If we consider architecture as site, as urban objects within a vast interconnected network of relational site-objects, how do we successfully inhabit them within the negotiation between private and public, commercial and domestic? When we are able to glance with x-ray vision into these spaces, as witnessed in The Secret Life of Buildings, we might question how these imagined projections alter our perceptions of how we live within this web of architecture: where the classical is subsumed by the modernist, where past and present jostle toward renovated entropy, where we are but temporary tenants in a vast ongoing event. 

Presenting a spatial illusion of this kind also creates a momentary type of voyeurism into the sealed spaces of architecture, revealing this secret life within, the spaces we inhabit yet use to conceal our activities and interactions from the surrounding environment. 

In this project, we can see photography working with rather than for architecture, operating as a three-dimensional medium with anamorphic projections, enabling both construction and light mediums to inhabit the same space, allowing the building to mediate itself, concealing and revealing the site as form, object, and lived space.

Continuing this spatial potential of the photographic-architectural form, the artists created a second work as part of their residency, pressing further into abstraction with more ephemeral and light-based media. Installed in one of the disused swimming pools at Stattbad, Just Like Swimming applied controlled light to construct another spatial illusion. Having filled the empty pool with fog generated by a smoke machine, the site was transformed from a once-was space through an elemental reference to its former function; most simply, a pool once filled with liquid and now an empty pool filled with gas.

In projecting blue light across the top of the pool and the upper limit of the fog, the work achieves a kind of illusory stasis, a shimmering surface, an illusion of refracting water. Engaging with the two spaces — the exterior of the pool and the interior container filled with vapourous substance — the viewer could literally step into the work and walk into the pool of light until submerged within the piece. To amplify the experience, the artists projected another layer within the pool: video imagery of swimmers from pools in and around Berlin, their bodies floating about, enhancing this submersion into illusion.

Being able to observe the installation from either outside the pool or submerged from within, the work triggers a memory of the built form, with the photographic and light mediums operating as a vehicle. How we perceive the reality of space, the 'real' space we inhabit, becomes split in Just Like Swimming, for we are submerged in a kind of light and atmosphere as we would be at any time of the day anywhere, yet here we are inside a concrete structure in a windowless building that performs a different function to its intended form. How does this displacement effect our perception of ourselves in space? What are we really seeing, what are we really building, where are 'we' in this constructed complexity?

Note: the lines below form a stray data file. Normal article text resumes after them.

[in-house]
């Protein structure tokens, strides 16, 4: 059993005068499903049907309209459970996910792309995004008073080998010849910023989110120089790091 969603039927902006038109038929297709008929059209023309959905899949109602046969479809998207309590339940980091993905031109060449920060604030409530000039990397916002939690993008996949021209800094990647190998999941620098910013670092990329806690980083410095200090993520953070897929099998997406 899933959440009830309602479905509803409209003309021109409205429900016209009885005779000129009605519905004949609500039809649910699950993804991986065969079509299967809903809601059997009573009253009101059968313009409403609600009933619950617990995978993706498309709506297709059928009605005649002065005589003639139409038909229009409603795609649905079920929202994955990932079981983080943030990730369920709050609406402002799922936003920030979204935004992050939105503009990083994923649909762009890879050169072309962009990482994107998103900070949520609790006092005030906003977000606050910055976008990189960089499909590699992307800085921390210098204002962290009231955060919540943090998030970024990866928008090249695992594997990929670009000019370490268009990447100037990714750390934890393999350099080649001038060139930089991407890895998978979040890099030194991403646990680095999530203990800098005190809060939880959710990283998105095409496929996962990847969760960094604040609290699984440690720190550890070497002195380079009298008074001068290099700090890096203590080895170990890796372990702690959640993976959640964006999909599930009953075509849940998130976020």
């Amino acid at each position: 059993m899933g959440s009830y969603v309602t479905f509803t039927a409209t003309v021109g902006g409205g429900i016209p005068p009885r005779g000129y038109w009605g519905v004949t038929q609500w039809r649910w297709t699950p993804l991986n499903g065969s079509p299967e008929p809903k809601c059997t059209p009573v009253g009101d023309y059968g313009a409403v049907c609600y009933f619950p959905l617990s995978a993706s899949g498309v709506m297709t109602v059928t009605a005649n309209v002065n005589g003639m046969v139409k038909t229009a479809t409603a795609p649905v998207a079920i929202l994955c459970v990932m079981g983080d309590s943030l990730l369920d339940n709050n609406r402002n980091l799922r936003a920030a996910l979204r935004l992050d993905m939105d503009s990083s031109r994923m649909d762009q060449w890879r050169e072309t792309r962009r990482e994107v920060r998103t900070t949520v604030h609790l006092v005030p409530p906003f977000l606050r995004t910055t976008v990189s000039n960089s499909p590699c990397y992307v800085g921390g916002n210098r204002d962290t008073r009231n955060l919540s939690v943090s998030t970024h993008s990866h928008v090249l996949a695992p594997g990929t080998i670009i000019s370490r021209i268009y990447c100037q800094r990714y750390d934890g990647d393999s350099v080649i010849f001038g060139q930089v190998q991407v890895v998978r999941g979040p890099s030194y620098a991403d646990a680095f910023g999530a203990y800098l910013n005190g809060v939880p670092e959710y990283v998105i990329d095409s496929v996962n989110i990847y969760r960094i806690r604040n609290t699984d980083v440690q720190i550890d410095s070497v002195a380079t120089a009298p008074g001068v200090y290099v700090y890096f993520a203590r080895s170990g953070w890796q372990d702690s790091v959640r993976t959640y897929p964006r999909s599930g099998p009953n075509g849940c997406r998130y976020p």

This is a good place to leave you: floating in a pool of light with questions about space; but consider this quote from James Turrell, a master artist in light-based media, who most succinctly describes these kinds of complications between space and 'real' space:

'I literally made a whole new space out of the same physical space, which remained the same, although that’s not what you encountered perceptually. The example I like to give is the experience of sound when you are wearing good earphones or have a good stereo system. You find yourself in a music space that’s larger than the physical space you’re in. It’s the same when you’re reading: you become so engrossed in the book that you’re more in the space generated by the author than you are in the physical space where you are sitting. This extension to so-called “real” space is the space that we operate in all the time. Just look next to you at the stoplight and see that kid rocking back and forth with the music on. Is he in the same space you are? I don’t think so.'


From a series of conversation with the artists.
Elaine A. King, 'Into The Light: A Conversation with James Turrell' in Sculpture Magazine, Nov. 2002, Vol.21 No.9.